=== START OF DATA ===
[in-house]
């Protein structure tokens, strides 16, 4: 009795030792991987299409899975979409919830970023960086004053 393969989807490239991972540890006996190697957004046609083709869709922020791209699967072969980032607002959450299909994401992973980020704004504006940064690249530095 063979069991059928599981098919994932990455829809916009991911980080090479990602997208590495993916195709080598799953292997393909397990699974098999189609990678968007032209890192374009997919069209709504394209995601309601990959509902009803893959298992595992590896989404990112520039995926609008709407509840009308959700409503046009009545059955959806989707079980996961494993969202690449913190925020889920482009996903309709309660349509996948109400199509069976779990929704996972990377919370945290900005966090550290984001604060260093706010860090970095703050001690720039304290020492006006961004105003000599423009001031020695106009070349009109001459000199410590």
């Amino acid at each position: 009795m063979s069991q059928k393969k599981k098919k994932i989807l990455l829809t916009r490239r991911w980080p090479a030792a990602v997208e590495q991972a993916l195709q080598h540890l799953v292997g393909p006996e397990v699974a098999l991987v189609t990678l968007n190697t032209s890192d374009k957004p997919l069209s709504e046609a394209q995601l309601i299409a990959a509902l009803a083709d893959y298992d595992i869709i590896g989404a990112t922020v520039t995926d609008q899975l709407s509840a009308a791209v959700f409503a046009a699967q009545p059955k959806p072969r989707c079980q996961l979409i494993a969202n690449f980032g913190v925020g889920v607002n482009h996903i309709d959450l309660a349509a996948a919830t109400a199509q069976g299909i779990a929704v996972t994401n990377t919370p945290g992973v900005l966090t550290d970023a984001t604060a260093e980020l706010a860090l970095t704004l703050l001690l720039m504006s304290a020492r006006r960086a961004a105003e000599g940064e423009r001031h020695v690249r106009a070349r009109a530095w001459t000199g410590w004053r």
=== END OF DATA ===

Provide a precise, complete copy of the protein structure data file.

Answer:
[in-house]
């Protein structure tokens, strides 16, 4: 009795030792991987299409899975979409919830970023960086004053 393969989807490239991972540890006996190697957004046609083709869709922020791209699967072969980032607002959450299909994401992973980020704004504006940064690249530095 063979069991059928599981098919994932990455829809916009991911980080090479990602997208590495993916195709080598799953292997393909397990699974098999189609990678968007032209890192374009997919069209709504394209995601309601990959509902009803893959298992595992590896989404990112520039995926609008709407509840009308959700409503046009009545059955959806989707079980996961494993969202690449913190925020889920482009996903309709309660349509996948109400199509069976779990929704996972990377919370945290900005966090550290984001604060260093706010860090970095703050001690720039304290020492006006961004105003000599423009001031020695106009070349009109001459000199410590």
């Amino acid at each position: 009795m063979s069991q059928k393969k599981k098919k994932i989807l990455l829809t916009r490239r991911w980080p090479a030792a990602v997208e590495q991972a993916l195709q080598h540890l799953v292997g393909p006996e397990v699974a098999l991987v189609t990678l968007n190697t032209s890192d374009k957004p997919l069209s709504e046609a394209q995601l309601i299409a990959a509902l009803a083709d893959y298992d595992i869709i590896g989404a990112t922020v520039t995926d609008q899975l709407s509840a009308a791209v959700f409503a046009a699967q009545p059955k959806p072969r989707c079980q996961l979409i494993a969202n690449f980032g913190v925020g889920v607002n482009h996903i309709d959450l309660a349509a996948a919830t109400a199509q069976g299909i779990a929704v996972t994401n990377t919370p945290g992973v900005l966090t550290d970023a984001t604060a260093e980020l706010a860090l970095t704004l703050l001690l720039m504006s304290a020492r006006r960086a961004a105003e000599g940064e423009r001031h020695v690249r106009a070349r009109a530095w001459t000199g410590w004053r």